OLYMPUS DIGITAL CAMERASo, how about we turn it around and help out some of Jacquelyn’s younger scientists as a thank you? Dulcinea Groff and Kit Hamley are fundraising half their budget for a trip to the Falkland Islands to study climate change. See those cute penguins to the right? If we want to keep them around, we need more information about how their home is being affected by climate change – work few people are doing.

As of this writing – about 7:45pm ET on Thursday, November 20, Dulcinea and Kit are $300 shy of the halfway point. That $5,000 is their airfare to the Falklands. Can we hit that by midnight? One way to find out,..

Know Your Variants: Kikwit vs Gueckedou

This is an update of an earlier post, Know Your Species: SUDV vs EBOV.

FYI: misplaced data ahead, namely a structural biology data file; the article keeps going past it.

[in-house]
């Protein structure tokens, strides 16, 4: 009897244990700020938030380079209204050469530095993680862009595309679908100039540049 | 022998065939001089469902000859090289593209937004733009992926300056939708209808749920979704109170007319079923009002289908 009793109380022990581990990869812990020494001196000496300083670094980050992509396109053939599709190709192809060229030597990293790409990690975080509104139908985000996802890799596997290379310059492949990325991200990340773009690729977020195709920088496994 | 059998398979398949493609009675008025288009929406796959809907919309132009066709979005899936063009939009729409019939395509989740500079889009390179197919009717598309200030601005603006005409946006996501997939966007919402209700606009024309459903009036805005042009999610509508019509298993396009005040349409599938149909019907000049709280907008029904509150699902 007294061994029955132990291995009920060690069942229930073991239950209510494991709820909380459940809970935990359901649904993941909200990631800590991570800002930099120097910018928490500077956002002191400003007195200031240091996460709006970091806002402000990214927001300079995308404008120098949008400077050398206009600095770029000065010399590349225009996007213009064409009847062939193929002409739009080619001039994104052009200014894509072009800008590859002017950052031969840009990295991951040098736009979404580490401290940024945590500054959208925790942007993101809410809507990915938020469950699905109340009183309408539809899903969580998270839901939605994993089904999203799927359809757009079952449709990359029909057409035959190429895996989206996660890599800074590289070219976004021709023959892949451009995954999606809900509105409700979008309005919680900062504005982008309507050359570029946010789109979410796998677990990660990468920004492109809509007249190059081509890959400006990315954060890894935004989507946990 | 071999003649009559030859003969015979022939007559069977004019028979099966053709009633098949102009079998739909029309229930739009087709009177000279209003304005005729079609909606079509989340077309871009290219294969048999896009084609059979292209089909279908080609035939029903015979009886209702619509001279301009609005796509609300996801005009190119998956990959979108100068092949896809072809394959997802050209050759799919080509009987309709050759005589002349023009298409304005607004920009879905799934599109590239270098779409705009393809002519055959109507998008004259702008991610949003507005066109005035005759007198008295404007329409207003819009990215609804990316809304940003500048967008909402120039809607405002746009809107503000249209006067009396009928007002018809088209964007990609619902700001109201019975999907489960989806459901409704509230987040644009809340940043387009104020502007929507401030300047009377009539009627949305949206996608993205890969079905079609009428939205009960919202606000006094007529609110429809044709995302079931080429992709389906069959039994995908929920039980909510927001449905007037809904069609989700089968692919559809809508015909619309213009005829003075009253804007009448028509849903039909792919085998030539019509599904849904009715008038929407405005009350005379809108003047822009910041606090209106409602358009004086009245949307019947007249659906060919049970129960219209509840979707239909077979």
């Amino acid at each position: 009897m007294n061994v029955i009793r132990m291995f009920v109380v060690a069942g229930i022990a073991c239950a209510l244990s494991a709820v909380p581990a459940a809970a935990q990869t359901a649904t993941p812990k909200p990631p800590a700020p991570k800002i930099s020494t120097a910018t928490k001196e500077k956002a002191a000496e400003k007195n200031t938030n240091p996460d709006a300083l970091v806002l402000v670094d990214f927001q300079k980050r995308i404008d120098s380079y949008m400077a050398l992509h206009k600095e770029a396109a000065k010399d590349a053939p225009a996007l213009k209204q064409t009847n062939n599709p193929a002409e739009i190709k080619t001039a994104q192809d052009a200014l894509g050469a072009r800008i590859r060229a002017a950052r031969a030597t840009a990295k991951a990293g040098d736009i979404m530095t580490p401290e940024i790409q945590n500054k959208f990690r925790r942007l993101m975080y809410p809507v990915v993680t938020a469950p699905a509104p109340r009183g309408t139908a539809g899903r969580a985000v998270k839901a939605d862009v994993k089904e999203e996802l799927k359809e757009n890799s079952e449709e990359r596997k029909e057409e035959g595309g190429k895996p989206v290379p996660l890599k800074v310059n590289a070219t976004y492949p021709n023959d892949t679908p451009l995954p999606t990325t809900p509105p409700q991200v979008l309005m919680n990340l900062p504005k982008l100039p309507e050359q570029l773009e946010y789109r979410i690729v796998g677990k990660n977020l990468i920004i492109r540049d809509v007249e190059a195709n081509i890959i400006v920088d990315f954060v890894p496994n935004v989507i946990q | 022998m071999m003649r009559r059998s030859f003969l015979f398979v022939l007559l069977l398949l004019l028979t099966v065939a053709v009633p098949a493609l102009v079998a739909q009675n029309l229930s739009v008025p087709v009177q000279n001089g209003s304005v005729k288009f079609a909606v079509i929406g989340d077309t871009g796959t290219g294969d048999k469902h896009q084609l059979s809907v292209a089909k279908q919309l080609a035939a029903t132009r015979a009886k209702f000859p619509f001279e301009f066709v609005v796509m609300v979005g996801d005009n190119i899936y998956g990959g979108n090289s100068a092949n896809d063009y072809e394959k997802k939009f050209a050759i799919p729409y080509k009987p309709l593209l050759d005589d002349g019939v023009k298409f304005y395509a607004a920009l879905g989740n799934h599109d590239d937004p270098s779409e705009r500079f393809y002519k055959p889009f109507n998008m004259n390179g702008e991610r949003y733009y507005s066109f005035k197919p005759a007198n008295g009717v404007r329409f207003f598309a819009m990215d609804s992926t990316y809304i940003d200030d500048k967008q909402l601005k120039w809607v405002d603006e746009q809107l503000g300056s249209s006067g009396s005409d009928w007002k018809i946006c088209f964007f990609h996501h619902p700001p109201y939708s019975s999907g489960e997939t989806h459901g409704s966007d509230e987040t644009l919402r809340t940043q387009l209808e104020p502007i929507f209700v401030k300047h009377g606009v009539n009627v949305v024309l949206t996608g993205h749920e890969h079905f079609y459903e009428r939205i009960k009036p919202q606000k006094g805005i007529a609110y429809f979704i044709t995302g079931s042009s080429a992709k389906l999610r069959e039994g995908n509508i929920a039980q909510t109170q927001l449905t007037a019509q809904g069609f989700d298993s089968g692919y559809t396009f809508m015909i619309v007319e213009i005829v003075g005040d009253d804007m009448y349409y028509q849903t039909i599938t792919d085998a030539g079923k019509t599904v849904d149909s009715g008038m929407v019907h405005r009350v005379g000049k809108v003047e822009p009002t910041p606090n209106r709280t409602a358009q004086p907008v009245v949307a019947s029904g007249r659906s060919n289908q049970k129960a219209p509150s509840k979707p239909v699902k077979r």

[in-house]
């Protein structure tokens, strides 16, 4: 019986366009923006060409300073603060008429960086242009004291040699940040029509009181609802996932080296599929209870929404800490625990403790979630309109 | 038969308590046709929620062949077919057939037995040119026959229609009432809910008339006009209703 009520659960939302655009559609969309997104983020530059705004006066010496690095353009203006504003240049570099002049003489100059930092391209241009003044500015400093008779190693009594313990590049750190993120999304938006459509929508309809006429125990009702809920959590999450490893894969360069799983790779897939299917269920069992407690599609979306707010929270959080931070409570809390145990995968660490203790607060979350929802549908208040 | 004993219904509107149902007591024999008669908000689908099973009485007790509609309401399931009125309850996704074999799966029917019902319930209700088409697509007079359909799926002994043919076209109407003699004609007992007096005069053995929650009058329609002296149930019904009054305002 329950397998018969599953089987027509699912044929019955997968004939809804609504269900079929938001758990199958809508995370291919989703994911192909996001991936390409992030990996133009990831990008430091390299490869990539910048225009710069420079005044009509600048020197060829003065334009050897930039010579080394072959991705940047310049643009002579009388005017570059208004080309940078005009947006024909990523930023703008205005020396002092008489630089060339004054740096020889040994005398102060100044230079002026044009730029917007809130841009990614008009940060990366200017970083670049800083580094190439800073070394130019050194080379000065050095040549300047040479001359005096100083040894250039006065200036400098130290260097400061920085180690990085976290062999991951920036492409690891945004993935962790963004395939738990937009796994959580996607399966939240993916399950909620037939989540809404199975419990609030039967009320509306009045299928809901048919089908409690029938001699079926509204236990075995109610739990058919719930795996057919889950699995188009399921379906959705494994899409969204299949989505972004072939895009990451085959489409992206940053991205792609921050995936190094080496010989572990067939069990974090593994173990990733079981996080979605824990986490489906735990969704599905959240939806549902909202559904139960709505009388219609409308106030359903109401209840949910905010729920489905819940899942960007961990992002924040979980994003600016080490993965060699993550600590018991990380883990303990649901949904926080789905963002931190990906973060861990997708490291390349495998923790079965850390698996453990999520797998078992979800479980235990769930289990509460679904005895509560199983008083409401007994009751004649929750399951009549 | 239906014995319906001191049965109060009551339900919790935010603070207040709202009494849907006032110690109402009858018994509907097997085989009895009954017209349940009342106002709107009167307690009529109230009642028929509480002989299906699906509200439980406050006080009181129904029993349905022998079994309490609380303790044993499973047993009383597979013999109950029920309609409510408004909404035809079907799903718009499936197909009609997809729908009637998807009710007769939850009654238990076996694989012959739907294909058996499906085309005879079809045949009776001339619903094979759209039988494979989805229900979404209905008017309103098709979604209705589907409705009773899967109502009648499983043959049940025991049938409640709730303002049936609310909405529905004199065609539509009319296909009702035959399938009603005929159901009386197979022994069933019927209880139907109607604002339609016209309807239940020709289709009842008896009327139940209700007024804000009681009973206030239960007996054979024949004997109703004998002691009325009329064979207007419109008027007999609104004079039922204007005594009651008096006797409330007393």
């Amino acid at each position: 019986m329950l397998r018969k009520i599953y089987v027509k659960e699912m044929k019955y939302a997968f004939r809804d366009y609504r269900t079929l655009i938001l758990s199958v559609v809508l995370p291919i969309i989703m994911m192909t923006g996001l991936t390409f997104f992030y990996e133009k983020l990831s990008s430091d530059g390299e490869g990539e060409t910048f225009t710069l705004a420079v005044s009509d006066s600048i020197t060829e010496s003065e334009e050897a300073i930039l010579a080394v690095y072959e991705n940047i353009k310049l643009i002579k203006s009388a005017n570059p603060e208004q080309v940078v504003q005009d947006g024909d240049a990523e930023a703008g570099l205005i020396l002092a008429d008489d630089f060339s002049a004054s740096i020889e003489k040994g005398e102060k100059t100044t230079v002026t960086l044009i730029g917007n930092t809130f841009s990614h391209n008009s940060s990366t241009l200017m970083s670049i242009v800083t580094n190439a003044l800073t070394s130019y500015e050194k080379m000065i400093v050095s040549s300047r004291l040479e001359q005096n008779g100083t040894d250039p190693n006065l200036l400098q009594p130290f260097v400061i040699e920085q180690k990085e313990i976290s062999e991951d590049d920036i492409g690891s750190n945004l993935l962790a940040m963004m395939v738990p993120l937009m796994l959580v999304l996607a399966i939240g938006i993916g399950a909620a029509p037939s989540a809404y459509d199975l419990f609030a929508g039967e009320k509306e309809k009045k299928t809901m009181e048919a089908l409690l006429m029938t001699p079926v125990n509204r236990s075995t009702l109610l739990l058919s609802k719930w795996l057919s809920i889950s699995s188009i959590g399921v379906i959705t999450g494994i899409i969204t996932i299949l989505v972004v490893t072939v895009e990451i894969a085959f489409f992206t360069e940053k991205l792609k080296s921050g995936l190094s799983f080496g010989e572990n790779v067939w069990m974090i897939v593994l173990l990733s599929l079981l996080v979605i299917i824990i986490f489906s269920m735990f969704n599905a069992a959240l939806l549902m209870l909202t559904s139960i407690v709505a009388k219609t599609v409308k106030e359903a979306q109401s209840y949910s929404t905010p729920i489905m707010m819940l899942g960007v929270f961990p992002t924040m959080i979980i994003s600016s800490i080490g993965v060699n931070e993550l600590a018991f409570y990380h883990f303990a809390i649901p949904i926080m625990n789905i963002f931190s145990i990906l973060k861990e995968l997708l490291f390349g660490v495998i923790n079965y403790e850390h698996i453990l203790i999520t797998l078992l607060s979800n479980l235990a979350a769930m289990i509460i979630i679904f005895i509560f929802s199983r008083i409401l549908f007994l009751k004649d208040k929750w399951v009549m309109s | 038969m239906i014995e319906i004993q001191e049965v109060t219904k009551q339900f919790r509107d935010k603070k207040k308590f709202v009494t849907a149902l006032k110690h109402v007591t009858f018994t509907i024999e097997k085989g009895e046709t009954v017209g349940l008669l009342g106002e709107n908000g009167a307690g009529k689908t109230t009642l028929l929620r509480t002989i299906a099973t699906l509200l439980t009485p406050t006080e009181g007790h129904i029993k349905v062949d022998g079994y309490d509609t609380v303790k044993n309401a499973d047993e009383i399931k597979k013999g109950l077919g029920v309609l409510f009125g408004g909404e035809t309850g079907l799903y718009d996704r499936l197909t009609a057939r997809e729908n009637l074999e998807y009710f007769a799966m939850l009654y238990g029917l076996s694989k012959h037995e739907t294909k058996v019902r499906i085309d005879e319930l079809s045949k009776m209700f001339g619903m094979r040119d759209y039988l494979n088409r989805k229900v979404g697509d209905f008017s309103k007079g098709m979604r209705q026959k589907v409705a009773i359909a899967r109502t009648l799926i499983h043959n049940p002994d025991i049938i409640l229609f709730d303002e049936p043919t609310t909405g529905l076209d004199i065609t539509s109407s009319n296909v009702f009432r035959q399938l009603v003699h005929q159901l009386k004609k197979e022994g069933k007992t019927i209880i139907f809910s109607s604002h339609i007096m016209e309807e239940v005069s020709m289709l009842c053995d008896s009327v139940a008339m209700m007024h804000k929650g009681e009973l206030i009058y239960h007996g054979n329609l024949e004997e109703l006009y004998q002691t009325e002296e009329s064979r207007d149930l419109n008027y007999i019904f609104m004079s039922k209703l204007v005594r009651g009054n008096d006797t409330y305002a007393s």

When last we discussed the Democratic Republic of Congo outbreak of Ebola, it was presumed that it was actually an outbreak of the genus Ebolavirus, species Sudan ebolavirus (SUDV), largely because that’s what initial reports indicated. It hasn’t yet been clarified why there were reports of a positive test for SUDV and a positive test for a SUDV/EBOV mix (although I’ve heard speculations about earlier outbreak exposure), but what we do know is that on 2 September, the World Health Organization released the results from their virological analysis, showing that while the Ebola outbreak in the DRC was actually EBOV (Zaire ebolavirus),See Maganga G, Kapetshi J, Berthet N, Ilunga B, et al. Ebola Virus Disease in the Democratic Republic of Congo. NEJM 2014;DOI: 10.1056/NEJMoa1411099. it also was not linked to the on-going epidemic in West Africa.I say “was” because there is currently no known active transmission occurring, and the country is in the cool-down period, waiting for 42 days to pass in order to be declared virus-free.